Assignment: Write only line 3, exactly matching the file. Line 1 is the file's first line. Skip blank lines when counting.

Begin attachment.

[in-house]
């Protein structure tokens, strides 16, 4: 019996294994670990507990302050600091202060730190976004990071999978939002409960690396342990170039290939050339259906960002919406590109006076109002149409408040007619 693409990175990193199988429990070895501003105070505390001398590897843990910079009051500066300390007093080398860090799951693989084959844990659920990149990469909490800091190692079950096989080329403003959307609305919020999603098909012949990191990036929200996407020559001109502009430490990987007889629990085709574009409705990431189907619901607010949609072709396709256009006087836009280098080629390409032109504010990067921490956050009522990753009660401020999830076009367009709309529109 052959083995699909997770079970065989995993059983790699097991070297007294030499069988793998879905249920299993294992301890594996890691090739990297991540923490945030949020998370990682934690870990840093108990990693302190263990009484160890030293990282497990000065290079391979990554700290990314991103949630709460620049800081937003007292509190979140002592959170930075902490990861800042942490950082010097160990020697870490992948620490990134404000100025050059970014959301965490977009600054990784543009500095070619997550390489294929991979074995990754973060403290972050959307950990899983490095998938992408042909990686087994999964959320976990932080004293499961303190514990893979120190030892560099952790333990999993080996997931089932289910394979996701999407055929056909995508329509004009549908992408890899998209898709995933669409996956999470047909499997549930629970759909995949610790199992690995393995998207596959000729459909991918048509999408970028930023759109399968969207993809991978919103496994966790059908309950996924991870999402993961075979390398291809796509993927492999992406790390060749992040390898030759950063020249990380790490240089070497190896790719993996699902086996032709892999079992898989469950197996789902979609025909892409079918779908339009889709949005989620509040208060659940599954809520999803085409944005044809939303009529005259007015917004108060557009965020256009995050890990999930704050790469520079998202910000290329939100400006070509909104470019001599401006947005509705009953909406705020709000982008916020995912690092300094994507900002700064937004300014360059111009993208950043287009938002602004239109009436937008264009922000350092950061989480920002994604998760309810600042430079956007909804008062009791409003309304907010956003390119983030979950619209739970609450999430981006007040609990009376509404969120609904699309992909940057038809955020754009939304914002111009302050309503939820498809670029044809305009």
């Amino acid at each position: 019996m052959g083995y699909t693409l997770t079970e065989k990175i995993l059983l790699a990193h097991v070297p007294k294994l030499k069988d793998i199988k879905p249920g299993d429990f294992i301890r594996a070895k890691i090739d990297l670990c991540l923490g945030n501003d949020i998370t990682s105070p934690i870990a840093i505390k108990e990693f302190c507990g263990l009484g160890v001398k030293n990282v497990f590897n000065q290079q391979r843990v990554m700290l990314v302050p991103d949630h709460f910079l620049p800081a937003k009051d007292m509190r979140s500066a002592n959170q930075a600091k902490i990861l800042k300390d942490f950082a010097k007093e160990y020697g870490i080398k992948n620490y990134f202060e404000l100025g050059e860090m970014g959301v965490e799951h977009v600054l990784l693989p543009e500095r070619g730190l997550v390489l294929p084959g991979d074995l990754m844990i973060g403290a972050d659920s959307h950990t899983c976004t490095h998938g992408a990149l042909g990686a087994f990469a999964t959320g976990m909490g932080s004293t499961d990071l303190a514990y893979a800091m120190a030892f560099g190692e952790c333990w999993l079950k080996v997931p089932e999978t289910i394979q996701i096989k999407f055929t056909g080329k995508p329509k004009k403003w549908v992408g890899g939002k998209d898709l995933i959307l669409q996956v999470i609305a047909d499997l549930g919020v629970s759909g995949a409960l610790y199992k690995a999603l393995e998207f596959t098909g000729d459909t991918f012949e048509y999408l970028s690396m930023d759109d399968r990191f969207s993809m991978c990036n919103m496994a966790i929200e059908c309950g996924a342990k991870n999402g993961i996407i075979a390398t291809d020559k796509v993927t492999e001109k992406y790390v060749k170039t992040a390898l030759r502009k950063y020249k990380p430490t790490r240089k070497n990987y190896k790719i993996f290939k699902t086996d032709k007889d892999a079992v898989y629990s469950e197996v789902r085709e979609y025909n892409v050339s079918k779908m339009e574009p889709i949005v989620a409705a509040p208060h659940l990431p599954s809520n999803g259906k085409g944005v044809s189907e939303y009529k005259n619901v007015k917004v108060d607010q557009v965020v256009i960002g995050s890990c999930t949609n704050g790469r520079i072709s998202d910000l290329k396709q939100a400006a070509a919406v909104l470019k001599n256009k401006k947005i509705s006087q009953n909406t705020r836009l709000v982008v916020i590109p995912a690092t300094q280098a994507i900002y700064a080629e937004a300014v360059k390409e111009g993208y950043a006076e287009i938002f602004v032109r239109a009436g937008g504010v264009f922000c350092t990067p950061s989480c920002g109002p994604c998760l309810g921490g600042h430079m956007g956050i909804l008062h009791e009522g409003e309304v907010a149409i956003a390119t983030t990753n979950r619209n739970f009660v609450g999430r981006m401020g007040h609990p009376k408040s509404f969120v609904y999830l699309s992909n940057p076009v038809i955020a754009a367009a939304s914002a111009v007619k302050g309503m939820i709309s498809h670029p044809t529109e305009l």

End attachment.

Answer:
């Amino acid at each position: 019996m052959g083995y699909t693409l997770t079970e065989k990175i995993l059983l790699a990193h097991v070297p007294k294994l030499k069988d793998i199988k879905p249920g299993d429990f294992i301890r594996a070895k890691i090739d990297l670990c991540l923490g945030n501003d949020i998370t990682s105070p934690i870990a840093i505390k108990e990693f302190c507990g263990l009484g160890v001398k030293n990282v497990f590897n000065q290079q391979r843990v990554m700290l990314v302050p991103d949630h709460f910079l620049p800081a937003k009051d007292m509190r979140s500066a002592n959170q930075a600091k902490i990861l800042k300390d942490f950082a010097k007093e160990y020697g870490i080398k992948n620490y990134f202060e404000l100025g050059e860090m970014g959301v965490e799951h977009v600054l990784l693989p543009e500095r070619g730190l997550v390489l294929p084959g991979d074995l990754m844990i973060g403290a972050d659920s959307h950990t899983c976004t490095h998938g992408a990149l042909g990686a087994f990469a999964t959320g976990m909490g932080s004293t499961d990071l303190a514990y893979a800091m120190a030892f560099g190692e952790c333990w999993l079950k080996v997931p089932e999978t289910i394979q996701i096989k999407f055929t056909g080329k995508p329509k004009k403003w549908v992408g890899g939002k998209d898709l995933i959307l669409q996956v999470i609305a047909d499997l549930g919020v629970s759909g995949a409960l610790y199992k690995a999603l393995e998207f596959t098909g000729d459909t991918f012949e048509y999408l970028s690396m930023d759109d399968r990191f969207s993809m991978c990036n919103m496994a966790i929200e059908c309950g996924a342990k991870n999402g993961i996407i075979a390398t291809d020559k796509v993927t492999e001109k992406y790390v060749k170039t992040a390898l030759r502009k950063y020249k990380p430490t790490r240089k070497n990987y190896k790719i993996f290939k699902t086996d032709k007889d892999a079992v898989y629990s469950e197996v789902r085709e979609y025909n892409v050339s079918k779908m339009e574009p889709i949005v989620a409705a509040p208060h659940l990431p599954s809520n999803g259906k085409g944005v044809s189907e939303y009529k005259n619901v007015k917004v108060d607010q557009v965020v256009i960002g995050s890990c999930t949609n704050g790469r520079i072709s998202d910000l290329k396709q939100a400006a070509a919406v909104l470019k001599n256009k401006k947005i509705s006087q009953n909406t705020r836009l709000v982008v916020i590109p995912a690092t300094q280098a994507i900002y700064a080629e937004a300014v360059k390409e111009g993208y950043a006076e287009i938002f602004v032109r239109a009436g937008g504010v264009f922000c350092t990067p950061s989480c920002g109002p994604c998760l309810g921490g600042h430079m956007g956050i909804l008062h009791e009522g409003e309304v907010a149409i956003a390119t983030t990753n979950r619209n739970f009660v609450g999430r981006m401020g007040h609990p009376k408040s509404f969120v609904y999830l699309s992909n940057p076009v038809i955020a754009a367009a939304s914002a111009v007619k302050g309503m939820i709309s498809h670029p044809t529109e305009l």